NFL Player Suspended 10 Games For Using Marijuana To Treat Crohn’s Disease

This has already sparked outrage from all sides, and might result in a lawsuit.

In a move that’s sure to spark both controversy and discussion over the treatment of medical marijuana in the sporting world, Buffalo Bills tackle Seantrel Henderson has been hit with a severe ten-game suspension for violating the league’s substance-abuse policy .

Henderson suffers from Crohn’s disease and claims that his marijuana use served as a treatment for his off-season diagnosis of Crohn’s disease, which impacts the intestinal tract. He underwent two surgeries, one of which removed a portion of his intestine. Since the diagnosis and surgeries he’s lost a great deal of weight, impacting his ability to play.

By way of background, here’s a video that explains the treatments and symptoms of Crohn’s disease:

Crohn’s is more regularly treated with the administration of steroids, which also fall on the league’s list of banned substances. Many afflicted with the disease have relied successfully on medical marijuana treatment to address both pain and appetite issues symptomatic of the ailment.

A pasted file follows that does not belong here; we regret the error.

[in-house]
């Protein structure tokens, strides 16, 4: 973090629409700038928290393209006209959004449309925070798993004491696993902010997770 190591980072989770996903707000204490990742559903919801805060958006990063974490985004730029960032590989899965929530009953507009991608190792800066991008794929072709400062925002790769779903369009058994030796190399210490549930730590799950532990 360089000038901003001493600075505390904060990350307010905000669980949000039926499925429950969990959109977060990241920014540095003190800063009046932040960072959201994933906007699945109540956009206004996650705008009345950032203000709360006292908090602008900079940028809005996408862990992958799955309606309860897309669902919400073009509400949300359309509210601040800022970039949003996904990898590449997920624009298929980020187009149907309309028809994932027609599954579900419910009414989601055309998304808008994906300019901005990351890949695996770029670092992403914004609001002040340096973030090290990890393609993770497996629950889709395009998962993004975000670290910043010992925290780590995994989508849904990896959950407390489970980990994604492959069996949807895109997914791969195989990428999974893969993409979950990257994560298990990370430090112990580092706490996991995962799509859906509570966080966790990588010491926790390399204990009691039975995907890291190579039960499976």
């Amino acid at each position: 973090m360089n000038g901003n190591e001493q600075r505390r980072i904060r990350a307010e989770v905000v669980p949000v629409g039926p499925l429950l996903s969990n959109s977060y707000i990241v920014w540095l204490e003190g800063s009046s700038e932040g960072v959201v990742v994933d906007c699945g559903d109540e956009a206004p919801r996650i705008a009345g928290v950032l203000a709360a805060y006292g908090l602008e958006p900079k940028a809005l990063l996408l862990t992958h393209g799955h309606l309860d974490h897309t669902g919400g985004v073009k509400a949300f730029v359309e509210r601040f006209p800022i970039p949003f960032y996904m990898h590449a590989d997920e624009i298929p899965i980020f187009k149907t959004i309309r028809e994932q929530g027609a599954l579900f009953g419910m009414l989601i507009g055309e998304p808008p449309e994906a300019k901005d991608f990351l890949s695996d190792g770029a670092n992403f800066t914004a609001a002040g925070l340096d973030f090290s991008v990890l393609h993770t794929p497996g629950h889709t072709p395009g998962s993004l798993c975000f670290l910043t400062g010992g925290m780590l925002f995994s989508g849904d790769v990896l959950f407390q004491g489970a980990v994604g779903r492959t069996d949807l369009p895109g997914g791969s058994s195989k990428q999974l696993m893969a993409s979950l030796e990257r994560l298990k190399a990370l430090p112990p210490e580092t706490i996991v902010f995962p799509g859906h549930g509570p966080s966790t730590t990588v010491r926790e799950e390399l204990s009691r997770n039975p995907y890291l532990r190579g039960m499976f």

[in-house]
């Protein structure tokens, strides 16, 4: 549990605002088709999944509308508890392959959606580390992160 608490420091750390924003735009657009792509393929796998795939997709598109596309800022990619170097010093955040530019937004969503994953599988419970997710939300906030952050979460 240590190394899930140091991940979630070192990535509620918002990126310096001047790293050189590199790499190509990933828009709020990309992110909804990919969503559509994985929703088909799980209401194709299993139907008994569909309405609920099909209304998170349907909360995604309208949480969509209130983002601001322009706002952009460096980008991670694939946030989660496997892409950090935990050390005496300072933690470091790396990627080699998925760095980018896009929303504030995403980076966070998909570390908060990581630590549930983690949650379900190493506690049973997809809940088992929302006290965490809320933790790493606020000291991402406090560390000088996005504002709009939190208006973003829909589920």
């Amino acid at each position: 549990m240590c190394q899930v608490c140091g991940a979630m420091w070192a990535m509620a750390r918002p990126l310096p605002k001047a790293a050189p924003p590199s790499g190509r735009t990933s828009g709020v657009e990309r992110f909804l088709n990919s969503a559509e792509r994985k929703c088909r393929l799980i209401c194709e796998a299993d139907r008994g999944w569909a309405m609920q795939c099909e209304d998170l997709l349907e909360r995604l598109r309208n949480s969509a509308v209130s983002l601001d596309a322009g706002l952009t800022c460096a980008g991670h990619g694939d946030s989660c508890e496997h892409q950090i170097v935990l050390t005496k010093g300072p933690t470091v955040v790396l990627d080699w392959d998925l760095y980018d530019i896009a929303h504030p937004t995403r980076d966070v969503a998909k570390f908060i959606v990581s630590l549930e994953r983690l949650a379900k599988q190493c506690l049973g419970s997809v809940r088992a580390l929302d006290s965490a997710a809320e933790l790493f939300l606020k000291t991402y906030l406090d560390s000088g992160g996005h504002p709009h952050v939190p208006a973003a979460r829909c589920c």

Complicating matters is Henderson’s history of marijuana-related infractions. He was suspended for four games earlier in the 2016 season for a similar infraction and was hit with suspensions for marijuana in college as well. It’s unclear and may never be known if he was using marijuana earlier in a medical capacity, a recreational capacity, or both.

Henderson has taken to Twitter to speak out on his perception of the hypocrisy of penalizing medical marijuana in a league that’s rife with opiod painkiller abuse among its players:

The Bills have issued a boilerplate statement on the matter, saying, "The league has notified us of the suspension, and we are moving forward with our preparations to play the Oakland Raiders this Sunday."

The suspension begins immediately and applies to all regular season and potential postseason games until the ten-game term is up.

The collective bargaining agreement between the league and the players union doesn’t allow for any exceptions to its language on banned substances, but it’s being reported that litigation may be pursued as the act may serve as de facto discrimination against someone with a medical condition, though it’s not known exactly what tact that lawsuit would take.

Lawsuit or not, public pressure on the much-maligned league will certainly ensure that the conversation on its drug policy doesn’t stop with the suspension.

Julian Meehan

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